The New York Islanders confused many at the beginning of the season with their decision to keep three goaltenders on their active roster to start the season.
Jaroslav Halak was supposed to be the answer in net, as the Islanders signed him two years prior as a free agent. Thomas Greiss was brought in to be the backup, despite showing borderline-starter like numbers.
Jean-Francois Berube was the wildcard. New York claimed the 25-year old off waivers from the Los Angeles Kings on December 15, 2015. Not wanted to lose him to waivers at the start of the season, the Islanders kept all three, creating quite the mess in the process as well.
Things didn’t work out for Halak, as he was placed on waivers on December 30, and when no one claimed him was assigned to the Islanders American Hockey League affiliate in Bridgeport.
That left Greiss as the undisputed number one goalie on the team, and with the team’s recent hot streak they decided to reward him.
After bouncing around most of his career, Greiss knows for sure that the Islanders will be the team he plays for over the foreseeable future, as the two sides came to terms on a new three-year extension. The new deal will pay him $10 million over the three years, for an average annual salary (AAV) of $3.33.
The contract puts him on about the same pay scale as some of the other starting goalies in the league, most of which are either veteran on maybe their last big paycheck or just starting out as the go-to guy.
This shouldn’t come as to a surprise for the now 31-year old Greiss. Despite mostly serving as a backup, he has actually been one of the consistently better goalies in the entire league for the last couple of seasons.
Greiss was drafted by the San Jose Sharks in the third round, 94th overall, in the 2004 NHL draft out of Germany. He would spend the next two years overseas before finally coming to North America and play for the Worcester Sharks in the AHL.
Overall, Greiss was the tenth goalie taken in the draft.
Playing behind Antti Niemi, Greiss was never able to see much playing time as the backup. He maxed out at 19 games at the NHL level while playing for the Sharks.
The following season, the lockout shortened year, Greiss only played in six games and appeared to have lost his place as the backup to Alex Stalock. Eventually, as a free agent, he signed with the Phoenix Coyotes.
Slight Breakout, and a Stepback
Now a free agent for the first time, Greiss signed with the Coyotes and saw a breakout season with more of an opportunity than any of his years with the Sharks.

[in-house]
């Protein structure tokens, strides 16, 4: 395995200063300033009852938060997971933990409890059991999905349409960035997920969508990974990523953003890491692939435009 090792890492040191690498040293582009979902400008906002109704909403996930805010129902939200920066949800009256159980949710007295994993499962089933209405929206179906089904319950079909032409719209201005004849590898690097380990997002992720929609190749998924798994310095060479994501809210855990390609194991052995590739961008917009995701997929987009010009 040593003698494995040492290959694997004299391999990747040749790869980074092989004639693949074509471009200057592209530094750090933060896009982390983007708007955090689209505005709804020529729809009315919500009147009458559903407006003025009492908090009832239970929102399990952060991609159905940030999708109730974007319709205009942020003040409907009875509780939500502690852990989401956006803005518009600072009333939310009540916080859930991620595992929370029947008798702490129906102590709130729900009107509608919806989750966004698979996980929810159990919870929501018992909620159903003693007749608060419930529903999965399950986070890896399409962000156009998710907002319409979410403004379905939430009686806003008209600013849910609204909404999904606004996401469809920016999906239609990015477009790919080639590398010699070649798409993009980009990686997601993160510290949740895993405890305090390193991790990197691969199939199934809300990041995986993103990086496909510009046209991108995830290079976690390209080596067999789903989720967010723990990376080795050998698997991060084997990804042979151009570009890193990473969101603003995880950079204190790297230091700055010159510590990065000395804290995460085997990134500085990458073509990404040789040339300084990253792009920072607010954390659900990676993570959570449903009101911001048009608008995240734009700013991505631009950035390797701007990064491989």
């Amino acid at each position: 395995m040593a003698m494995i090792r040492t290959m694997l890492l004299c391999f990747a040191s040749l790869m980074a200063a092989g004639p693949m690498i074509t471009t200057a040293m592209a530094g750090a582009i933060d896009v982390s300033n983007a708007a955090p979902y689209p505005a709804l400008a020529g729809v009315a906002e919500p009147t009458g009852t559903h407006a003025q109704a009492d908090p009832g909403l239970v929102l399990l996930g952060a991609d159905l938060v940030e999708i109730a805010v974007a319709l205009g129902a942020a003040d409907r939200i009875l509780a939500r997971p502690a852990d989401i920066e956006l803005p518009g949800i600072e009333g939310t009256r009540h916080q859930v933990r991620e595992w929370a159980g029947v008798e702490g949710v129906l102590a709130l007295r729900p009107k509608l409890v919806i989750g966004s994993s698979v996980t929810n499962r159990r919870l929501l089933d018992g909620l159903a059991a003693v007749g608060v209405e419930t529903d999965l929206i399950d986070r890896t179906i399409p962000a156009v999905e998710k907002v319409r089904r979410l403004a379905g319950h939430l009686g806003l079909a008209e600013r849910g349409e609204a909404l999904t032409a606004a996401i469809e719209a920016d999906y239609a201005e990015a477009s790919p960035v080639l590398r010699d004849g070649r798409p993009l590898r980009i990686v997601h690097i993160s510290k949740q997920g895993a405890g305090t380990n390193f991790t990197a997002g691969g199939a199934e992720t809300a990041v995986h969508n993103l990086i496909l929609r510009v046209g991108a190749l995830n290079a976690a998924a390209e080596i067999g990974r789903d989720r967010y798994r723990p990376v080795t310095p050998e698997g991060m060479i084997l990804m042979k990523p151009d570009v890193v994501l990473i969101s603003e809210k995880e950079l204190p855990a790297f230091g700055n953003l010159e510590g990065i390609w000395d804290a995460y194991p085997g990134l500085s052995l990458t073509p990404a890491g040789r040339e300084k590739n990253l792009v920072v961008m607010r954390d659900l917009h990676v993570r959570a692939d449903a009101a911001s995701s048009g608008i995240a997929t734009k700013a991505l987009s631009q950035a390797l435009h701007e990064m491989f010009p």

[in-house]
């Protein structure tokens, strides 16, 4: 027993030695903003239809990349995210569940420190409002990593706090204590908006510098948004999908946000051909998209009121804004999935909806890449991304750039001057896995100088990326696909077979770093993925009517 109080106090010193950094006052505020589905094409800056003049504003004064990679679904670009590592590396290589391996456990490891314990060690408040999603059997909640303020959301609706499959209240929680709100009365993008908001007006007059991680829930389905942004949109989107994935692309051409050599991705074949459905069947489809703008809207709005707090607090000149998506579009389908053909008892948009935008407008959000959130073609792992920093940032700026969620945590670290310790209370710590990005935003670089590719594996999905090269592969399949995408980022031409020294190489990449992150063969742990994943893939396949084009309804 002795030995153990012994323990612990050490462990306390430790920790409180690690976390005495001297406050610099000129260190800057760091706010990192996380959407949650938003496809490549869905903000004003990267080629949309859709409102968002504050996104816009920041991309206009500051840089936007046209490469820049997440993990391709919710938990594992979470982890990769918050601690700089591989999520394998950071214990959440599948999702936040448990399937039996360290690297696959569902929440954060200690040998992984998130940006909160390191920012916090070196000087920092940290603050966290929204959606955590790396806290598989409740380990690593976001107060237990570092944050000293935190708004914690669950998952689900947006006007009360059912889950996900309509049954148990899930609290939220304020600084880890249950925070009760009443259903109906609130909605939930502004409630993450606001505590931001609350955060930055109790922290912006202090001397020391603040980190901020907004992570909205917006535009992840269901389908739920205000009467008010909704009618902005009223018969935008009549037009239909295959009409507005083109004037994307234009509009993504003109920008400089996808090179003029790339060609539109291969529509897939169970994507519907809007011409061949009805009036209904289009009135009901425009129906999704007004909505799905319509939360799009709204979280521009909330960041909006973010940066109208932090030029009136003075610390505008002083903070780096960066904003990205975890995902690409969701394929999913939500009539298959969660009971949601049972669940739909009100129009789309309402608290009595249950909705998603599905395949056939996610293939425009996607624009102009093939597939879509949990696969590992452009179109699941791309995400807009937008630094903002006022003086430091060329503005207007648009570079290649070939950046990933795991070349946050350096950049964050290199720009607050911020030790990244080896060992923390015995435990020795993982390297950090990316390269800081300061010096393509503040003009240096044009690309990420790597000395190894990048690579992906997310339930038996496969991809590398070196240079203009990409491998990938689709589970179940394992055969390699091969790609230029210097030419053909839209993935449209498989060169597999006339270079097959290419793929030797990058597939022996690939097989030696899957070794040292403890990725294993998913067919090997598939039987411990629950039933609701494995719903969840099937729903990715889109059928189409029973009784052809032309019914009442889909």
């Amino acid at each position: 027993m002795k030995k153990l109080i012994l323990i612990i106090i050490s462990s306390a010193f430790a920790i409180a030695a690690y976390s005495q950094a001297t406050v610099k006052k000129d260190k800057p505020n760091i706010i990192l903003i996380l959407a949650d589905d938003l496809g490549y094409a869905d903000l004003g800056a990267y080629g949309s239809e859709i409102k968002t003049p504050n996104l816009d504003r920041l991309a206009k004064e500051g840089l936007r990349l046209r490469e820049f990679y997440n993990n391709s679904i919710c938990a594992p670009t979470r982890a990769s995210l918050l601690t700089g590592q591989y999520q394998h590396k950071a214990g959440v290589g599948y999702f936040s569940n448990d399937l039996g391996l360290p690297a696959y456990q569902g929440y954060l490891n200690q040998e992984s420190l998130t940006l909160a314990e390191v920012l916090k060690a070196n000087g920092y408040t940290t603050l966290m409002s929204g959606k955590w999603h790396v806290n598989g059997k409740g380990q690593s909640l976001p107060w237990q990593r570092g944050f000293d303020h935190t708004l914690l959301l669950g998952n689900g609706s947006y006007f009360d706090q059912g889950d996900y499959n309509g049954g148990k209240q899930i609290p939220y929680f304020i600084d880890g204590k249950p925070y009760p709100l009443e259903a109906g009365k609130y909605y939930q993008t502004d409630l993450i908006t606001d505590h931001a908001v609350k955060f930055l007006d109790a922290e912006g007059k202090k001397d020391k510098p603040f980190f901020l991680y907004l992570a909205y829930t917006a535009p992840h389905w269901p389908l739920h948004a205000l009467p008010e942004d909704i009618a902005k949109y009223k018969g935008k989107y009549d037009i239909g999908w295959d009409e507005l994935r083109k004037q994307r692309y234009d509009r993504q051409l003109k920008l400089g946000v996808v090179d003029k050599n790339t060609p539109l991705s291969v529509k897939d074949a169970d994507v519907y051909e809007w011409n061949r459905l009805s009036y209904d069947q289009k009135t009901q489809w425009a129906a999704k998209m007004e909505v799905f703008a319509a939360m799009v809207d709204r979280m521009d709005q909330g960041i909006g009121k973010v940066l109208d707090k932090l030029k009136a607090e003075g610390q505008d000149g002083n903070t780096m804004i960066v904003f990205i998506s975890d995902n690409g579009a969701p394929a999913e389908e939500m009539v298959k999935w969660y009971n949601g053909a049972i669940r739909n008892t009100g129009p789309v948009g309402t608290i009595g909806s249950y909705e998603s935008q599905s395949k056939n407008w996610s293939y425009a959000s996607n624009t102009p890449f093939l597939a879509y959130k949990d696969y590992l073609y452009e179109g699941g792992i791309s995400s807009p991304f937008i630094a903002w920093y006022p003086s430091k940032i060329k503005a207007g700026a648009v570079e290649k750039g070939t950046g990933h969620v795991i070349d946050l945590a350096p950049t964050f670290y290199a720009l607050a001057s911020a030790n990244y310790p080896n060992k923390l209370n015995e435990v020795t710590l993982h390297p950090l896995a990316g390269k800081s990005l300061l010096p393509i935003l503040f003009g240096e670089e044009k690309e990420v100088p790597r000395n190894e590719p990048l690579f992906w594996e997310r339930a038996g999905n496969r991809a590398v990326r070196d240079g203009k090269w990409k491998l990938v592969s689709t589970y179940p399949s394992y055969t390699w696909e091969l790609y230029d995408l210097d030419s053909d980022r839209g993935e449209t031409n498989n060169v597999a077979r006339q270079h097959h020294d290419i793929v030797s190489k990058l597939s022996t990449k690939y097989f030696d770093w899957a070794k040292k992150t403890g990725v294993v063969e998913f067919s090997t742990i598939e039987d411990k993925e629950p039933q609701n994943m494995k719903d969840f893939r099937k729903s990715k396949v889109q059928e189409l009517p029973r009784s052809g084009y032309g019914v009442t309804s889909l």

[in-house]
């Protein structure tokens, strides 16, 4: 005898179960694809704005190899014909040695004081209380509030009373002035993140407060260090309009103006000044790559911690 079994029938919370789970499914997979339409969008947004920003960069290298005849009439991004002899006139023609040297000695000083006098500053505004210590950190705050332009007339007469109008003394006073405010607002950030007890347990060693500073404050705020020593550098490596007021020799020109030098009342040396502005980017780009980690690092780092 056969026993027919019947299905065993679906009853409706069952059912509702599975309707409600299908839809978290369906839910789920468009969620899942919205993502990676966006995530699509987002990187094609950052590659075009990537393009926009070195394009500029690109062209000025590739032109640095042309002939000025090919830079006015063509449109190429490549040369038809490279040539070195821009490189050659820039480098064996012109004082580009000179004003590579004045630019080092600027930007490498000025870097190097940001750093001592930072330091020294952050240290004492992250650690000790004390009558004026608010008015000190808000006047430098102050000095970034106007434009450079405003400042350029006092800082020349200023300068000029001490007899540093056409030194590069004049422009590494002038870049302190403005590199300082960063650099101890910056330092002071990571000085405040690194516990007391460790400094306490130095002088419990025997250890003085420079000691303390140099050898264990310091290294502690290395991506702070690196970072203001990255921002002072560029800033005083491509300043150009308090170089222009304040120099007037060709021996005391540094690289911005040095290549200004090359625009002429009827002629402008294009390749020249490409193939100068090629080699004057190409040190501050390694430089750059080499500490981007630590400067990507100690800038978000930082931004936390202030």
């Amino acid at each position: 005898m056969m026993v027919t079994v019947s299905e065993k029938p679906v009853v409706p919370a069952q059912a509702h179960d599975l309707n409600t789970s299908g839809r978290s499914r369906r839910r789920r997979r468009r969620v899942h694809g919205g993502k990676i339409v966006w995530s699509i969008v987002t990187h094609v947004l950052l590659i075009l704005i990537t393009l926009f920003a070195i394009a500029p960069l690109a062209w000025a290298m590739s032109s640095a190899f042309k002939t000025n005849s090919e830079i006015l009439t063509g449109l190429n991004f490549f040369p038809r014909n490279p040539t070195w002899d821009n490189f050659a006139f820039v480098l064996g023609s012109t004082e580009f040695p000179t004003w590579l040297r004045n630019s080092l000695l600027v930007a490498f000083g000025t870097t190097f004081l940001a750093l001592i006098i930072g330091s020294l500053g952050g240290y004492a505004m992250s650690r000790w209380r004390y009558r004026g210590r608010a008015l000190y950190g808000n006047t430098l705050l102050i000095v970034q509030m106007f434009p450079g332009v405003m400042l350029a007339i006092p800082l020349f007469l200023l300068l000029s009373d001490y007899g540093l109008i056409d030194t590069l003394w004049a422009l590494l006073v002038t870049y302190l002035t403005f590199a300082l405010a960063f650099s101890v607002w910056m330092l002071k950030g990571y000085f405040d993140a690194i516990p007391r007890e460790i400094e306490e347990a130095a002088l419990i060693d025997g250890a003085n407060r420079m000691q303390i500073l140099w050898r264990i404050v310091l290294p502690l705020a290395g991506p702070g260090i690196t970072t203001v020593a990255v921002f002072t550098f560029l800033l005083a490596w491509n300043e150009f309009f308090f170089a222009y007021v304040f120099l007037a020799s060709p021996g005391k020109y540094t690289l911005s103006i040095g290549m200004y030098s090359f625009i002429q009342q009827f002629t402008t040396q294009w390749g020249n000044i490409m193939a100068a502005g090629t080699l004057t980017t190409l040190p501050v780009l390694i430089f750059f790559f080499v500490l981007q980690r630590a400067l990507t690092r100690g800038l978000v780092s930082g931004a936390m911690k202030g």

Playing in 25 games, Greiss posted a .920 save percentage along with 2.29 goals against average, both of which was a career high. Some even talked about him as a possible starting candidate when he hit the open market again. The Coyotes had Mike Smith signed under contract long-term, and they decided to look elsewhere for a backup goalie.
Despite some thinking, Greiss might have been able to sign somewhere that he could get even more playing time than he did with the Coyotes, he landed in Pittsburgh, who had Marc-Andre Fleury as a bona fide number one goalie.
The fit wasn’t there for Greiss and the Penguins, as he saw his games played decrease, and numbers inflate. With only a .908 SV% and 2.59 GAA, it was a step back from a player who many had expected more from at the age where it was expected for him to do so.
Only being a one-year deal, Greiss was once again on the move. Just a year after signing Halak, the Islanders dipped into the free agent pool and signed Greiss to a two-year deal.
Emergence To Underrated Value
Greiss arrived in Brooklyn the projected backup to Halak, but that has been far from the case from day one. He has pushed Halak from the get-go, eventually all the way out the door and into the minors.
Finally, with an opportunity to compete for time, Greiss played in 41 games last year, posting a better save percentage than when he was with the Coyotes.
Over the last two seasons, while playing at even strength, Greiss has actually been one of the most consistently good goalies in that stretch.
Of all goalies that have played at least 2,500 minutes at 5v5, according to Corsica.Hockey, Greiss has posted the fourth best SV% at .937. His medium danger save percentage (MDSV%) is the best among the group, and his HDSV% (high danger), GSAA, and GA/60 are all in the top ten in the time frame.
He has done all of this while facing the fifth most shots per 60 minutes.
It isn’t a contract that is going to stick out when you first see it, but with the Islanders struggles in the past with finding consistent play in net, everything that Greiss has done suggest that the search is finally over.
The Islanders are an intriguing team to watch in the second half, they are right in the playoff picture and have up to three games in hand on some of the teams they are competing with. With points in all five games since Doug Weight has taken control behind the bench, Greiss is going to be a big part of how the season goes from this point out.